Whatever Gov. Perry Plans We Can Plan Better

The Plano City Council recently earmarked $6.5 million in economic incentives for Toyota Motor North America to relocate its California headquarters. The bulk of an incentive package that reportedly totaled approximately $50 million was fueled by the Texas Enterprise Fund, a wholly owned subsidiary of Governor Rick Perry’s campaign machine.

The agreement would have Toyota employ approximately 3,500 full-time workers on site by 2018 and generate billions in economic activity over the course of the next decade. The package was sold as a prudent investment for tax payers as the deal would reportedly pay for itself and lift the prestige of the suburban Dallas city. In a state that bills itself as a beacon of fiscal responsibility under Republican political leadership, it would seem surprising that these types of deals are necessary in the first place to recruit new firms. Even still, the deal leaves low-income works even more marginalized, made to be outsiders who lack access to political lobbying and business sway.

Instead of directing resources with regard to the most urgent demands of consumers, the city of Plano and Gov. Perry are taking tax dollars to configure economic output to their liking. Perry’s “corporate slush fund,” according to Mother Jones, follows no process for distributing its $487 million stash other than the governor’s whim.

When I pointed out to a colleague at work this seeming incompatibility with concern for the least advantaged, I was informed these kind of dealings should just be expected, that these sorts of compromises make job creation possible. It’s cast as a choice between false alternatives: either let corporate behemoths impose themselves or forfeit potential economic development. The truth is that false alternative is meant to mislead people into thinking that giving special privileges to favored groups can be done for the benefit of those who were plundered. For the average worker, such merchanitilist policies are “frankly interested in exploiting their labor to the utmost,” noted economist Murray Rothbard.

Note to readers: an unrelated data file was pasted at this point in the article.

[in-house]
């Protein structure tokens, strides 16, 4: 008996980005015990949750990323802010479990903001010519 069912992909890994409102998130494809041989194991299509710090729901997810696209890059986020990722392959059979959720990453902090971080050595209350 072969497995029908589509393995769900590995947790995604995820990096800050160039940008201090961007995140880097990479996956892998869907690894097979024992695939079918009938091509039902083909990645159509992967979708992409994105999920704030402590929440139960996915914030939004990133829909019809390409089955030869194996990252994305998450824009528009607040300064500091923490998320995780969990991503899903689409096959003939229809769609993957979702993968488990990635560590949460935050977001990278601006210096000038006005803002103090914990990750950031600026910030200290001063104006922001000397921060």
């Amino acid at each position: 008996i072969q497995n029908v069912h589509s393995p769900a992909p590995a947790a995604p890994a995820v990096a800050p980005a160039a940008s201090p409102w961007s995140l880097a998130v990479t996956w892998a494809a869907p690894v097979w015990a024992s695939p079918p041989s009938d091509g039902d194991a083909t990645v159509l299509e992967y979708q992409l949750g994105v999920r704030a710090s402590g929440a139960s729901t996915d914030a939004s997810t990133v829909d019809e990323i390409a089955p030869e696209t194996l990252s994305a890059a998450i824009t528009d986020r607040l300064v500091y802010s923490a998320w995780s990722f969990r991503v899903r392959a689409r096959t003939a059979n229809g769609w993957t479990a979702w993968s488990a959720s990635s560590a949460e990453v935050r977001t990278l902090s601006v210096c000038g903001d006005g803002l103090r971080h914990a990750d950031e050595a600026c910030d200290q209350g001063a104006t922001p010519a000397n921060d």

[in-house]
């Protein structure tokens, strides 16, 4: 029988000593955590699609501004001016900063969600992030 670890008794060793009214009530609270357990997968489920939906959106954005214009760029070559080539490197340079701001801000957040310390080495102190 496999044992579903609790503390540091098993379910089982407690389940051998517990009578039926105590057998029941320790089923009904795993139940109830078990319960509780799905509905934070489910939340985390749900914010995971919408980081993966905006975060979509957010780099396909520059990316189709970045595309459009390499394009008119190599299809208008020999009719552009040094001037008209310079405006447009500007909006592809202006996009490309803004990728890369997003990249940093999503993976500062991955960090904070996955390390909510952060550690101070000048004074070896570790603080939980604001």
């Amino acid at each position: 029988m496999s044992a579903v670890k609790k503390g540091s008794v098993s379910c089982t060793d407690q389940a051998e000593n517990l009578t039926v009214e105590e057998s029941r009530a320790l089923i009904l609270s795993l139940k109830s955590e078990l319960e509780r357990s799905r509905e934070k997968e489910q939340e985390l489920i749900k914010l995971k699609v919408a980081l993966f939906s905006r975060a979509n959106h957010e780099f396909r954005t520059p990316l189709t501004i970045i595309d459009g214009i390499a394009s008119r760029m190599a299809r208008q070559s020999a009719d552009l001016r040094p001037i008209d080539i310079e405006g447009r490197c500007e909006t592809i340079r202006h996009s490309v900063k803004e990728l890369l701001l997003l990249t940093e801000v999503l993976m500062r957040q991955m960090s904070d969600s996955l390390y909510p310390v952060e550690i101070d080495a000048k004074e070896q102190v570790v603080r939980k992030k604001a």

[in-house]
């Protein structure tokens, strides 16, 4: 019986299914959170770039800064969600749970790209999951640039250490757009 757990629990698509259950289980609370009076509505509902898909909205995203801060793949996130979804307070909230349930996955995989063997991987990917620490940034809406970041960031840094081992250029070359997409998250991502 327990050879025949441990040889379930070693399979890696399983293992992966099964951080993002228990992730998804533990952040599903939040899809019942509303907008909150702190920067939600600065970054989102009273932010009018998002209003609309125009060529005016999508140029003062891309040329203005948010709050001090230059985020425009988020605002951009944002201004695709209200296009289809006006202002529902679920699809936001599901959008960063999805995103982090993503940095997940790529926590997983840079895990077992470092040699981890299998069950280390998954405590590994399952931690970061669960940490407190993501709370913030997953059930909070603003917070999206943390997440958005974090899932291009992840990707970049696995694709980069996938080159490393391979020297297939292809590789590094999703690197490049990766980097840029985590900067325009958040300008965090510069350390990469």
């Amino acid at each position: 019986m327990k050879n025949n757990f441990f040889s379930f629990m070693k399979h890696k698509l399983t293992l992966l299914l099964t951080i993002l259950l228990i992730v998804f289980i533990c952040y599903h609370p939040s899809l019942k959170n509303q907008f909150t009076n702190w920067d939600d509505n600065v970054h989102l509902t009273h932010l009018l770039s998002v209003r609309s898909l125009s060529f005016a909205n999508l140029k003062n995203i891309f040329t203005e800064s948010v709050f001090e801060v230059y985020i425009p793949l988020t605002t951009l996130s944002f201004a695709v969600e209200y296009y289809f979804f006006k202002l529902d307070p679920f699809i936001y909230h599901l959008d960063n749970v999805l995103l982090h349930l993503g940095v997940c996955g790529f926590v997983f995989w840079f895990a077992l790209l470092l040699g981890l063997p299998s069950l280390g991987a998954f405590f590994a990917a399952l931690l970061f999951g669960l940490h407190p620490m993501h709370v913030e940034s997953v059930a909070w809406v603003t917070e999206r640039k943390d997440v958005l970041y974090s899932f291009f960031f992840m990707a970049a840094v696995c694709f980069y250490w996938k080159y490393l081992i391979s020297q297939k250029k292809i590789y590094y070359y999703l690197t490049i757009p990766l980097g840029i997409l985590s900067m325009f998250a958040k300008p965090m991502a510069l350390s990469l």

It’s no surprise that people who hold the reigns on capital (in large part because of state controls) hold the reigns on the labor market. But it’s a mistake to accept the present arrangement of capital as an obvious given if it were set into place by a system rigged against ordinary workers. Political insiders can always take care of themselves, and this welfare package for Toyota is evidence of that. Those closest to state power pilferage their communities, trading in whispers instead of productive achievement.

When Gov. Perry’s state government has gotten out of the way, Texans have proved they can make their own business. Forbes reported more than a thousand local business have bloomed since controls were eased on selling food from home. How many other budding entrepreneurs are being thwarted by regulatory barriers and high taxes? With nearly a half billion dollars in reserve, could tax cuts for lower income families generate even more growth than what already established industries offer? No one can say with certainty, least of all a a governor who hasn’t held a job outside of government since the year the Olympics were held in Atlanta.

As the recent homespun chefs are showing, with production becoming less and less capital intensive, large-scale operations will have to retrace their access to state benefits if they hope to maintain their relevance.

[Ed. Note: The title was inspired by a Gary Chartier article.]